The Becowled Conjuring of Laughing Eye Weeping Eye

Laughing Eye Weeping Eye
Beway
Hairy Spider Legs

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Maybe it’s in their name but Laughing Eye Weeping Eye’s second album Beway is a work beset by a remarkable schizophrenia. For well over half this record the band (essentially a vehicle for Chicago artist Rebecca Schoenecker) achieves, in various forms, a sonorous, bewitching, and intrepidly daring level of sui generis noisemaking, carving out an odd, medieval-y quirk of a niche that the muse of wildest Canterbury must have reserved especially for them. It’s a traipse over mostly unexplored landscapes that nearly every other outfit going would have neither the nerve nor the talent to attempt. As to why they choose to drop a confounding black hole of flitting sonic dottiness two-thirds the way through, well, only goddess knows.

LEYE WEYE

Let it be first and most loudly proclaimed, however, that at this LEYE WEYE (as they’re affectionately known) excel: soundtracking the abandoned cathedrals inside your head whatever they may contain: rabid pigeons, rabid lost flautists, defrocked priests preaching indecipherable liturgies, children’s choirs that took a wrong turn, kettle drums in cobwebbed corners pounded now and then by an unseen hand. Within that soundtrack are wooze-inducing synths that sound like drunken pump organs full of pomp and stumbling grandeur (“Sentient Being”); skeletal tribal drum and pan flute excursions with unhidden Slitsian allegiances (“Whodovoodoo”); doomful squeeze box vibes big and blousy enough to swallow sailors whole in their expanding/contracting folds before leading them to a near fatal beauty (“Wild Night”); earthen elemental campfire singalongs that are propelled by more of that accordion mayhem, sure, but also by mournful fiddles warning of danger, some off-kilter hand-clapping and flutes from a Navajo nightmare, during all of which you’ll be delighted – if not exactly surprised – to find a Raincoats memory sneaking in behind the vocals like an audio photo-bombing (“Beway“); female-monks-by-the-bonfire purity rituals attended by a quaver of angels (“Knight”) and plenty more twitches and glitches that lend these songs an uncanny sense of being sketches fully realized. The mood is becowled and spiritually elfin and never in those instances where LEYE WEYE follow their vaporous flying teapot jinn are they anything less than whimsically arresting and utterly riveting. It’s when they fly off that teapot’s handle and into the great maw of dabbly experimentation, however, that the plot that has been dangling so winningly by a string gets temporarily – and most decidedly – lost.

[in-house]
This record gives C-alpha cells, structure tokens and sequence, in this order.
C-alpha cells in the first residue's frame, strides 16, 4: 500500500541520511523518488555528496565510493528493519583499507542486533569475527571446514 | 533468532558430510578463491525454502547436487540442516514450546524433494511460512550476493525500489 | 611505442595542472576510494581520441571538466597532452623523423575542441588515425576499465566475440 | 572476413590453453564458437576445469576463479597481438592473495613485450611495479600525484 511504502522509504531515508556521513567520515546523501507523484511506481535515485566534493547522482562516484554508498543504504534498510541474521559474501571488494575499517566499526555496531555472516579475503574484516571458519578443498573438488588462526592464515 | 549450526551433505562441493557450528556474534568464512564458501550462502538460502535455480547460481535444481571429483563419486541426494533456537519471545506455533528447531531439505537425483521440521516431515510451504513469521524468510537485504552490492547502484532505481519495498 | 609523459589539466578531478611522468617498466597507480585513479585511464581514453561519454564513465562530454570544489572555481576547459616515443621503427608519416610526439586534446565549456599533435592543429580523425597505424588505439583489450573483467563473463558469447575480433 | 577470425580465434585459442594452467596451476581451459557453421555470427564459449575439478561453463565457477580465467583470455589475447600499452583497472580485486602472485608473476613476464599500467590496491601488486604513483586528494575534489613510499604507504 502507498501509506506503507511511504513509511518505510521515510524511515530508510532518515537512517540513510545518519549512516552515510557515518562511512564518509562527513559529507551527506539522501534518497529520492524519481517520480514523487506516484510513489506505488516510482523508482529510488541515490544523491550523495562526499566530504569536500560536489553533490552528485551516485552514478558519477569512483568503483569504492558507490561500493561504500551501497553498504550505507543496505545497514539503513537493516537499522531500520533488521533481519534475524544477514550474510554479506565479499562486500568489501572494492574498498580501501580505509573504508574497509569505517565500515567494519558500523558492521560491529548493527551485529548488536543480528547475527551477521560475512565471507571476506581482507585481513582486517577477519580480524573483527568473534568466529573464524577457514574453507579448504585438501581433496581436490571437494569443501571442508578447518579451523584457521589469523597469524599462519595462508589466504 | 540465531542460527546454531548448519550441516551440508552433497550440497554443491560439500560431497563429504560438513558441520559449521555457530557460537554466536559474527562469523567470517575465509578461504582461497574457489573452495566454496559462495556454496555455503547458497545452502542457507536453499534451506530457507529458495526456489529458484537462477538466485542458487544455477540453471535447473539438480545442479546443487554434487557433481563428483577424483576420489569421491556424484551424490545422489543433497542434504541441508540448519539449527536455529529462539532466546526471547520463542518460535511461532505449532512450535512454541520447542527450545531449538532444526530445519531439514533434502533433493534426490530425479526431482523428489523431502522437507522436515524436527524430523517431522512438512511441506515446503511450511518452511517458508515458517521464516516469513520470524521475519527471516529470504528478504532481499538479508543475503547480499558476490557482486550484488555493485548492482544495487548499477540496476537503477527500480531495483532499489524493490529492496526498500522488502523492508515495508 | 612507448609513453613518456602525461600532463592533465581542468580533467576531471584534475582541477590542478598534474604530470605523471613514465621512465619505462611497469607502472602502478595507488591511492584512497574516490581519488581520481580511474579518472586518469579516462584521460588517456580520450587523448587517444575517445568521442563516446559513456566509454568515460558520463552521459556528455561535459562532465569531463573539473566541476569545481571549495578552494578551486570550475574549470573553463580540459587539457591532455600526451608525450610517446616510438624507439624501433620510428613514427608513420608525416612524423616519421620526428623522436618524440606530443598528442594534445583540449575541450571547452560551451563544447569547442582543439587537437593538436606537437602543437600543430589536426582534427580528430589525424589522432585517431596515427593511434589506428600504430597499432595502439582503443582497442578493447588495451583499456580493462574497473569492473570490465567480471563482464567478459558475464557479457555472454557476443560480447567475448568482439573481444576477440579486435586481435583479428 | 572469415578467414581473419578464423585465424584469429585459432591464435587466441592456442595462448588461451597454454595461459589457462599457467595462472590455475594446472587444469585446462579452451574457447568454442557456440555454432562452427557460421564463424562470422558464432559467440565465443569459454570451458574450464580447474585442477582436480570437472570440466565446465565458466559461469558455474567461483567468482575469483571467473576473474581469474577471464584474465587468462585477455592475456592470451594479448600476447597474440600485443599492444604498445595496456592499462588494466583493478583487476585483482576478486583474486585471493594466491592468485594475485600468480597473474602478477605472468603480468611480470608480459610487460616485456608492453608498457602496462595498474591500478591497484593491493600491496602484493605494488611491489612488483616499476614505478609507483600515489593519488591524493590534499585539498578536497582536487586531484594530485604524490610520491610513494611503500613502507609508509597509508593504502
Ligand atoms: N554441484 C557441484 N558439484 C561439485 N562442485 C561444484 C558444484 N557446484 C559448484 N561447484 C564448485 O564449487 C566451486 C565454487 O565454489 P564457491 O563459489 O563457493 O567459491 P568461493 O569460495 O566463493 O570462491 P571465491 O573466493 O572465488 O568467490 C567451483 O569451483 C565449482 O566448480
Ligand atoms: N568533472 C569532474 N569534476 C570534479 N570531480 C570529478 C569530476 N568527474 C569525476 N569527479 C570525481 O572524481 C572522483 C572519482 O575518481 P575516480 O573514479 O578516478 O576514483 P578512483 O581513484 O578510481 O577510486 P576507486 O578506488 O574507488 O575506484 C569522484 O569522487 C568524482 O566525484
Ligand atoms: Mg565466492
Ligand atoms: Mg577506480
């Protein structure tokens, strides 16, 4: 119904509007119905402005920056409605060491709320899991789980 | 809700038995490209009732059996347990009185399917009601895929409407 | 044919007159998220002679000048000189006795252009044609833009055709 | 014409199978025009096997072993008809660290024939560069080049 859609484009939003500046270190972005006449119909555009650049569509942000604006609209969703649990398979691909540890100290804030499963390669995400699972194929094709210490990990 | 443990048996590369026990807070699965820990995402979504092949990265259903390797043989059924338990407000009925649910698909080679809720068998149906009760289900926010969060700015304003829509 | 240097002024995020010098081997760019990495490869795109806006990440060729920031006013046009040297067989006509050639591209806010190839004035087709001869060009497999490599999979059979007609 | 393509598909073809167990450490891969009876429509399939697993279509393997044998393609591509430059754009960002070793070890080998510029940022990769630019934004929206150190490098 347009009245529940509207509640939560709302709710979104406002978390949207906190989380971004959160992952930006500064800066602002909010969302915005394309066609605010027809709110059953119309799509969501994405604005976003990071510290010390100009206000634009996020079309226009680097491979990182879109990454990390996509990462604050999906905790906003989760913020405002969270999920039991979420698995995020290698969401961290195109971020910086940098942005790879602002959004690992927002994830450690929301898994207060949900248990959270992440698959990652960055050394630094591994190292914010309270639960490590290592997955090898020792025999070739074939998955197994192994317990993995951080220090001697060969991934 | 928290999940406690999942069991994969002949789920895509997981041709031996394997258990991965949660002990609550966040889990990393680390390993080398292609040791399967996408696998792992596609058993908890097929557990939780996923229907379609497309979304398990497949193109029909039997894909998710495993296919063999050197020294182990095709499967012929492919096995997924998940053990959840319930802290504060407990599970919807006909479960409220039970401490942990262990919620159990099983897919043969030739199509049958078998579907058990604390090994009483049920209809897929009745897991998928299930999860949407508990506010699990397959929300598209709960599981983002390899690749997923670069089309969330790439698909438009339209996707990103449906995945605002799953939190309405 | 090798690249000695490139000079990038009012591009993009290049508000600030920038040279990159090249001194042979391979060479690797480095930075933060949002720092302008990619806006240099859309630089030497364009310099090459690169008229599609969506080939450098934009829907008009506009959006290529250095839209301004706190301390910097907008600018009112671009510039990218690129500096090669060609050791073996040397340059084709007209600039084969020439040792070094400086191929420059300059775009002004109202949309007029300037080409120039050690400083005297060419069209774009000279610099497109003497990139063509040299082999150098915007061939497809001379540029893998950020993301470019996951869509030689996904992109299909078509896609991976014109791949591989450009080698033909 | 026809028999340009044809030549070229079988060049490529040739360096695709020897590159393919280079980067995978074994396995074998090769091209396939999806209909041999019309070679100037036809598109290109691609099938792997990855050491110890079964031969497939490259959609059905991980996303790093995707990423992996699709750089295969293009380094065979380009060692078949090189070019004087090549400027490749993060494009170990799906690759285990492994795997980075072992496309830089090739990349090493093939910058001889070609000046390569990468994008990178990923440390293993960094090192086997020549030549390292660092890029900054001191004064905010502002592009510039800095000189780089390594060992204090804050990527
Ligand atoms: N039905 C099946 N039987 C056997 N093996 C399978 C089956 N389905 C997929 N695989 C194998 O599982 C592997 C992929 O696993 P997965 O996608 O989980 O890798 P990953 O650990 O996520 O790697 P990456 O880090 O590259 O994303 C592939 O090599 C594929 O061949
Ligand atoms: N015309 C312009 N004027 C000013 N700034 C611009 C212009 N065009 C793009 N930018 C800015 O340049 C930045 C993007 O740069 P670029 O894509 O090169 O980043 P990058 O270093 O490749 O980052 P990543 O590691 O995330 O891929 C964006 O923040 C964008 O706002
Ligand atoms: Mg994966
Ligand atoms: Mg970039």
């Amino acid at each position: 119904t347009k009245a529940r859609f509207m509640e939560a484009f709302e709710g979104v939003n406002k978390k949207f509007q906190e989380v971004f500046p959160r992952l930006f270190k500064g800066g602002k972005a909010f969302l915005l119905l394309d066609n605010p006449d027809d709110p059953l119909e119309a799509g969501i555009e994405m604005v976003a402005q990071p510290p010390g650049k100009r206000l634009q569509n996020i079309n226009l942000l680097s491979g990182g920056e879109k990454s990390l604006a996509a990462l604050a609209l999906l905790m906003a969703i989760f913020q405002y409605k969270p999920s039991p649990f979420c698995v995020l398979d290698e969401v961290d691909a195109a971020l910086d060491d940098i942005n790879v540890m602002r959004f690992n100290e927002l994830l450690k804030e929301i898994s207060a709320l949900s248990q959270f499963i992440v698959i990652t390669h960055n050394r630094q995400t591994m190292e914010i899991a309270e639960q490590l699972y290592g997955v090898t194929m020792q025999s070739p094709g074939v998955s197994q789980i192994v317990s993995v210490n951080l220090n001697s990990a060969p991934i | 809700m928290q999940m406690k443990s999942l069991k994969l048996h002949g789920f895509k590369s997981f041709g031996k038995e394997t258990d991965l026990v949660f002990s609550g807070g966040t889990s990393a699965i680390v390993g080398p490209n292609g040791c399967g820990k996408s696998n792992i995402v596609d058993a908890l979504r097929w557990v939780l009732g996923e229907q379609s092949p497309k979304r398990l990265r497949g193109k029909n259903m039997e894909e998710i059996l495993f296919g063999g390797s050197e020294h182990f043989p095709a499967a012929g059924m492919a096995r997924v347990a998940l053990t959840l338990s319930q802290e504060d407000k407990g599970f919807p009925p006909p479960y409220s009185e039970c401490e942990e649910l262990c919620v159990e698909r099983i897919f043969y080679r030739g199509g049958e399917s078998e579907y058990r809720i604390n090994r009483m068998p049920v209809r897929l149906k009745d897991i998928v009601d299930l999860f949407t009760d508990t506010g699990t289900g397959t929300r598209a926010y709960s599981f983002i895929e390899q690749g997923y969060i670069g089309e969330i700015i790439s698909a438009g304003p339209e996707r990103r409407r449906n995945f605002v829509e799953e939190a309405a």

It happens, with a willful unexpectedness, a minute into seventh track “Angels,” when what began with the usual skewed and earnest coven aesthetic – ghostly if rather shrill vocals, an amped harp sound played with steel fingernails, an echoed chamber-folk ambience, all that – is brashly interrupted by a distorted psych electric guitar tone so sudden one checks to see if it’s the start of a new track. The change would be welcome were it to lead into something other than a free-form shambles anchored (if that’s the word) by a kazoo with violent tendencies. It’s a discordant dog’s breakfast with no relief, no redemption. Relief would seem to come with next track “Village”‘s soothing pluck of renaissance guitars and the gentle airs of Schoenecker’s lilty voice but it too soon unravels into an avant-nothing mess that sounds like nothing less than a Robert Wyatt headache made audible. Immediately thereafter, thankfully, we’re returned to the agreeably idiosyncratic, to the safety of the vaguely pre-Elizabethan sound collages that had lured us in in the first place, capped by album ender “The Lamb,” a swooning, luminous, masterful last stroke that leaves me near tears, its humming, deliberate beauty all a-swarm in Rebecca’s multi-tracked almost operatic choir trills, shivering the cathedral to its pitched, oaken-timbered ceiling, ending on a high note, ending on a high.

Aside from that minor drift into the plinky-plonk anarchy of the psycho-hobbit ward, Beway is close to astonishing, the uncompromised, adventurous work of an artist forever in child-like thrall to her rural Wisconsin roots, one fiercely endowed with enough courage as an adult to become a little unhinged expressing it. Beway warrants our attention, there simply won’t be anything like it heard this year.

– Dave Cantrell